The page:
“You know, I have to say that you run really terrific meetings. You always have a clear agenda, move through topics quickly and end our meetings on time,” a faculty member said to me recently.
While I appreciate the kind sentiment, was it really a compliment? Is it extraordinary that someone would have an agenda, allocate a certain amount of time for each topic and adjourn the meeting at the expected time?
In a recent TED Talk David Grady and Jason Fried spoke about “How to save the world (or at least yourself) from bad meetings.”
They listed some sobering statistics:
*Most employees attend an average of 62 meetings per month.
*Executives spend 40%-50% of their working hours in meetings.
And perhaps most startling…
*Executive average 23 hours per week in meetings where 7.8 of those hours are unnecessary and poorly run which is equal to over 2 months per year wasted.
I believe that in higher education we often use meetings as a crutch for actually doing the work. The most important part is not the meeting. It is the work you put into a particular project outside of the meeting. If you are booked solid in meetings from 9:00-5:00 when is the actual work getting done? After the kids go to bed? Early Saturday morning? Over your lunch break? All of the above?
We need to re-think how and why we have meetings and to structure our time differently. While I am by nomeans an expert I have employed five key strategies that have helped me to be more efficient with my time and allow me to continually add more to my plate (as we are often asked to do in higher education).
1) Create more 15, 30 and 45 minute meetings and limiting the number of meetings that go beyond an hour: Why is the 60-minute meeting the standard? It doesn’t allow travel time to get to the next meeting if you are scheduled back-to-back and most meetings can be significantly shortened. Some of my 15 minute meetings are the most productive!
2) Have 1-1 meetings with direct reports in an as-needed basis: Unless you supervise students (undergrad and/or grad) or entry-level professionals, weekly and perhaps even bi-monthly 1-1’s are not needed. My staff is always popping in my office throughout the week. That way we are getting the work done in real time without having to wait for the official 1-1 to sign-off on projects and get feedback from me. I make sure that I meet formally with each person on my team 4 times per year but other than that it is up to them (or me) to decide when we need to have an official meeting. It frees up their time, my time and allows us to work more fluidly.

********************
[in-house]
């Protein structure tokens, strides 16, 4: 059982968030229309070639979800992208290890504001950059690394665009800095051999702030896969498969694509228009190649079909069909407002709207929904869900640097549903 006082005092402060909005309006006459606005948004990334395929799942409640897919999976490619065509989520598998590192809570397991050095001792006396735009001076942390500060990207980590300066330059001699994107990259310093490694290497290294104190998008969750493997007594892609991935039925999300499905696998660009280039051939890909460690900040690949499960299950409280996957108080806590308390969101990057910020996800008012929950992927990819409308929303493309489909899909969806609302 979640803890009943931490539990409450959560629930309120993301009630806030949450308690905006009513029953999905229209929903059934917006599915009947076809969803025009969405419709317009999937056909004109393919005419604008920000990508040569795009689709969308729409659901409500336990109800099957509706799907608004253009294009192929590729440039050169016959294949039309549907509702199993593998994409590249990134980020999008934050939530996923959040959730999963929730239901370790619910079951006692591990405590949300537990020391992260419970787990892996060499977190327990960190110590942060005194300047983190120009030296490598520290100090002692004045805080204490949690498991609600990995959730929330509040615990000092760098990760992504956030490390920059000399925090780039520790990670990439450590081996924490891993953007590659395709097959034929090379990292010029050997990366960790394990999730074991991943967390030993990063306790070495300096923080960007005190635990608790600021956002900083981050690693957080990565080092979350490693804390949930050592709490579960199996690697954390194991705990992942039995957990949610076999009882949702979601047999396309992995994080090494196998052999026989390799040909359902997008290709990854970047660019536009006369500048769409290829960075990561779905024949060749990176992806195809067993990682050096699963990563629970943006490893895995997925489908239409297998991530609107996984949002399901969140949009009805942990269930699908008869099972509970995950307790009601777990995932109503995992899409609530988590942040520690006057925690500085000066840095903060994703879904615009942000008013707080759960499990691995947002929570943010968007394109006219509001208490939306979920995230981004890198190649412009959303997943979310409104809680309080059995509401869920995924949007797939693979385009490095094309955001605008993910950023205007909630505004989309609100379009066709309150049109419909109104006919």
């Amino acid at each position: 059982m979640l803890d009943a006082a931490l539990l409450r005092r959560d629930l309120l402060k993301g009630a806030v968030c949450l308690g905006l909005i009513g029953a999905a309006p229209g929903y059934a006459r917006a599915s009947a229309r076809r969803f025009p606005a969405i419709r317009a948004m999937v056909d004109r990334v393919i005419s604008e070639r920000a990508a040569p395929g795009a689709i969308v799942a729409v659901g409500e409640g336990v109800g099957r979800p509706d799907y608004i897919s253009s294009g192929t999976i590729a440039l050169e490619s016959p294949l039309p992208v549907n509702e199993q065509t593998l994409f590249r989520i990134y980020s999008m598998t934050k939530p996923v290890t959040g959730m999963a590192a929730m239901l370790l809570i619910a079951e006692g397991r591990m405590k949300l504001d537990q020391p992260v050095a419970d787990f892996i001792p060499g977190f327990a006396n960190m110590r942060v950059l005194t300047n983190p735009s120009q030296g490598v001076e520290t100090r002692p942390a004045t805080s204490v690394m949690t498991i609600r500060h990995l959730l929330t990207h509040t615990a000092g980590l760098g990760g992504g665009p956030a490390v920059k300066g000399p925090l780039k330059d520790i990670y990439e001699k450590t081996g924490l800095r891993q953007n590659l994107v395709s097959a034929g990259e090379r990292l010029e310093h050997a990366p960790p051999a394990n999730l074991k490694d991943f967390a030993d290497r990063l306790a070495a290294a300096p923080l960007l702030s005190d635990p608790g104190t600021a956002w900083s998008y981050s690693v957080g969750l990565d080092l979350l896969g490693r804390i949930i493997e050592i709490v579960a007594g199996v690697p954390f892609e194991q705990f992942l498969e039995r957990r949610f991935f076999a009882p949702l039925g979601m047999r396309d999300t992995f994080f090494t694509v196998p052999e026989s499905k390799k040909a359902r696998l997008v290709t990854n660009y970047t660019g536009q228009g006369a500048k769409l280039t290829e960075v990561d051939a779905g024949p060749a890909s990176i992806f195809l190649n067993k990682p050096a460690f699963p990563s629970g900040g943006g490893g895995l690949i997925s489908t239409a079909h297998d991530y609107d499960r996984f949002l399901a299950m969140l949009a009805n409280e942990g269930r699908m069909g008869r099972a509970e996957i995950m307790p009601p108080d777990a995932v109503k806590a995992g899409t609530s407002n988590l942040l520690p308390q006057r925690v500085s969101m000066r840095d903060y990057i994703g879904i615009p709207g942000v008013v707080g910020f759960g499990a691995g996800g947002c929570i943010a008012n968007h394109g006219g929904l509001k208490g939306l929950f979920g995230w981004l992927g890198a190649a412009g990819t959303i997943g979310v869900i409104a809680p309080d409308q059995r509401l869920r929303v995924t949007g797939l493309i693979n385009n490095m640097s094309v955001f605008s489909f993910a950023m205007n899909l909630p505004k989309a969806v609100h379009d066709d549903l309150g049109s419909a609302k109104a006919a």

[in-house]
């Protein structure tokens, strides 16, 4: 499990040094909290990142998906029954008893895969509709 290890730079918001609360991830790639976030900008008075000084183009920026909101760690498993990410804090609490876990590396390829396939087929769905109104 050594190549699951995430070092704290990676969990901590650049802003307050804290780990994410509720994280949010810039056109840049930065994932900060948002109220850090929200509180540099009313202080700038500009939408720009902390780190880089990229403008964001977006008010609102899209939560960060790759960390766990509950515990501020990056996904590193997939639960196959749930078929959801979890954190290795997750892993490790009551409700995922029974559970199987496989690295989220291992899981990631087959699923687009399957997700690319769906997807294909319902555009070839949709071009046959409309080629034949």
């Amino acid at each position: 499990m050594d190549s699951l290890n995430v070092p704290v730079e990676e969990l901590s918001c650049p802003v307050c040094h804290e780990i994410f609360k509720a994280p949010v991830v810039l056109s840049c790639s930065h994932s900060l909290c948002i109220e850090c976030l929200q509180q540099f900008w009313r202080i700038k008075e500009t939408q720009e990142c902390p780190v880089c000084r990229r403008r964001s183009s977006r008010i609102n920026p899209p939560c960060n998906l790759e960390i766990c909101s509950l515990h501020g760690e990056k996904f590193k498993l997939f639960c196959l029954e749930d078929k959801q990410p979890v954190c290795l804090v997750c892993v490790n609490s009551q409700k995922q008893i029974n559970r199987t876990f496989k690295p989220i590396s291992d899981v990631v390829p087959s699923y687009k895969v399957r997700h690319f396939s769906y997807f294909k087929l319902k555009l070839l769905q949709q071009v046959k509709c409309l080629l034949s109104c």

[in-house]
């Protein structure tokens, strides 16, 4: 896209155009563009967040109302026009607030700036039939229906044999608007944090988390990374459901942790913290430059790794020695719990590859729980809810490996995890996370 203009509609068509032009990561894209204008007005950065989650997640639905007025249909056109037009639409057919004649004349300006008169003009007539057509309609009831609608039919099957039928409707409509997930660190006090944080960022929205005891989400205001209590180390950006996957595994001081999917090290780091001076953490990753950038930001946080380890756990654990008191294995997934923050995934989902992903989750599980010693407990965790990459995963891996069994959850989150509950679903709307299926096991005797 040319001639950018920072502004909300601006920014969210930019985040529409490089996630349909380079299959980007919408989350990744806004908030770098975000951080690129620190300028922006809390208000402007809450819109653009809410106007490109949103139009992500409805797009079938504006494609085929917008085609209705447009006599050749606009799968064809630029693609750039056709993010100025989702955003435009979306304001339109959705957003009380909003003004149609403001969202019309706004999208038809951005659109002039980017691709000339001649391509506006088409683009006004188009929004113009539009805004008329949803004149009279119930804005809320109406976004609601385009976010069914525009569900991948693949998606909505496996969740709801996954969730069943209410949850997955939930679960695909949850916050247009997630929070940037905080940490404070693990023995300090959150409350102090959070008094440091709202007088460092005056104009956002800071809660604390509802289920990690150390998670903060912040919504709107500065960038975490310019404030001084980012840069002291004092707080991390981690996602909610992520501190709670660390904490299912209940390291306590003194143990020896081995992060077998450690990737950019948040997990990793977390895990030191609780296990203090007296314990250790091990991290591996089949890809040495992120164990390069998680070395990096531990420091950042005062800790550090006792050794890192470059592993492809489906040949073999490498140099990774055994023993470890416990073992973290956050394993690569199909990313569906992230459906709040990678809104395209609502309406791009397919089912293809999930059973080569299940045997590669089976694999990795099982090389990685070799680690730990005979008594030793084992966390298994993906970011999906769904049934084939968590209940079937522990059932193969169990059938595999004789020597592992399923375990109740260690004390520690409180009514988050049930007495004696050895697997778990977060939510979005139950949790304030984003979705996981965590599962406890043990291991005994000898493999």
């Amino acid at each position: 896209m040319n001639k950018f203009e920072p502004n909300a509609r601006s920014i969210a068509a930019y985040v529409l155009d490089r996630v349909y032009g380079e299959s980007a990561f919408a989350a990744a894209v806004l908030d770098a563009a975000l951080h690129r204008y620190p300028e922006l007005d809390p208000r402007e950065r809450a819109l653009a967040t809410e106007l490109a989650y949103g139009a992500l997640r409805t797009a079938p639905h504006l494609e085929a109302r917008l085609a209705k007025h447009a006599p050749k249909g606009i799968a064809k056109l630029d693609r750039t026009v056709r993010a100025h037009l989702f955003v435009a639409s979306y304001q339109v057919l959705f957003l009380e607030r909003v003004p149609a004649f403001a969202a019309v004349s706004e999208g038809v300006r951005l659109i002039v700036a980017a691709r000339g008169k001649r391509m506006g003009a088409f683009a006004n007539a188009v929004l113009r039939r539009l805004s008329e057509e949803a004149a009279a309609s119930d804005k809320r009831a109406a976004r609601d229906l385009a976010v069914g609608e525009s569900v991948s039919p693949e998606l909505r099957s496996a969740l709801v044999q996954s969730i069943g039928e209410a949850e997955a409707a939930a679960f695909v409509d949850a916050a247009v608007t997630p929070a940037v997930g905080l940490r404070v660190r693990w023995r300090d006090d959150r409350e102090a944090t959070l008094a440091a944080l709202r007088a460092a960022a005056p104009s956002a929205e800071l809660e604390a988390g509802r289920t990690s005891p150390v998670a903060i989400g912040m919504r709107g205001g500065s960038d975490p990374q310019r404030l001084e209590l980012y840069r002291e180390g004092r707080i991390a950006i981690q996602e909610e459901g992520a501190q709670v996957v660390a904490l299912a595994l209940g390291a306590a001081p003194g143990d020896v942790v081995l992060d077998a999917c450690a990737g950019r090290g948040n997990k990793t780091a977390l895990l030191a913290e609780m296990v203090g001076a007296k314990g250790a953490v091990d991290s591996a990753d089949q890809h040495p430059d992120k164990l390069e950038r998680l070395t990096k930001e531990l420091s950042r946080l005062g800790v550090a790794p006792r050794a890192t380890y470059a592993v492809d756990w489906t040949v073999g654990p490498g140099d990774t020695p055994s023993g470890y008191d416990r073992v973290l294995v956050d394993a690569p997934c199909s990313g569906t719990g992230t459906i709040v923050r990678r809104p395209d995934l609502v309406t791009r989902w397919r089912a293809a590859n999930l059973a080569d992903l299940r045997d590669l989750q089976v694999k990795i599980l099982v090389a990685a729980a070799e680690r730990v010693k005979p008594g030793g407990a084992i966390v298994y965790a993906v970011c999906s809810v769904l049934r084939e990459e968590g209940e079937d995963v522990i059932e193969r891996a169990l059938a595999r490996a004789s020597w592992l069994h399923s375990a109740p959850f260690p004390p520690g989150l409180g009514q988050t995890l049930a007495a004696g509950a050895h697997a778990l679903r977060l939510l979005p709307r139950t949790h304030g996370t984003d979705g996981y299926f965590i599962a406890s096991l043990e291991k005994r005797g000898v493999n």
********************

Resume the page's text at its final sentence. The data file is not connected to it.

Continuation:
3) Spend the first day of the month blocking out times for the next month as “no meetings” on your calendar: I do this most days at 4:00 p.m., noon as well as blocking out hours to work on long-term projects. I can always lift those holds as necessary whether to meet with students, parents, schedule lunchtime meetings, etc. but it invaluable time that is saved in order to make adjustments in my schedule and catch up on projects. That way I am never saying I ”don’t have time” for something. I always do. Because I blocked off time proactively for these very kinds of reasons.
4) Say “No Thank You” to 25% of the meetings you are invited to: Whenever I am asked to attend a meeting I ask myself 3 questions. 1-Does this meeting directly impact student success? 2-Does this meeting support the work of my supervisor and our divisional goals? 3-Is this a good use of my time? If I say yes to any of the above then I’m in. If not I will either see if I can send someone else or (more likely) decline and say that I am happy to help with this project/initiative in the future but for right now I am at maximum capacity and will not be able to attend.
I recognize that this is a positional privilege and that many/most entry level people will not be able to do this however I encourage us all to think about how and why we are saying yes to meetings that do not advance our causes or are good uses of our time.
5) Attend part (but not all) of long meetings: I am known to attend one hour of a three hour meeting. Just because you are invited to a multi-hour meeting doesn’t mean it’s the best use of your time. Consider if you and a colleague can divide up the meeting in order to have a representative there at all times AND to ensure that you are getting some administrative time in the office each day.
Higher education is continually asked to prove how we are contributing to student success. To me, that means we need to focus on outcomes and ensure that each day we can tangibly demonstrate how we added value to our organizations. A meeting-heavy culture can stifle creativity, progress and can contribute to slowing down the process of providing new resources and moving our students toward graduation.
Let’s talk more about this…but I’m not having a meeting about it.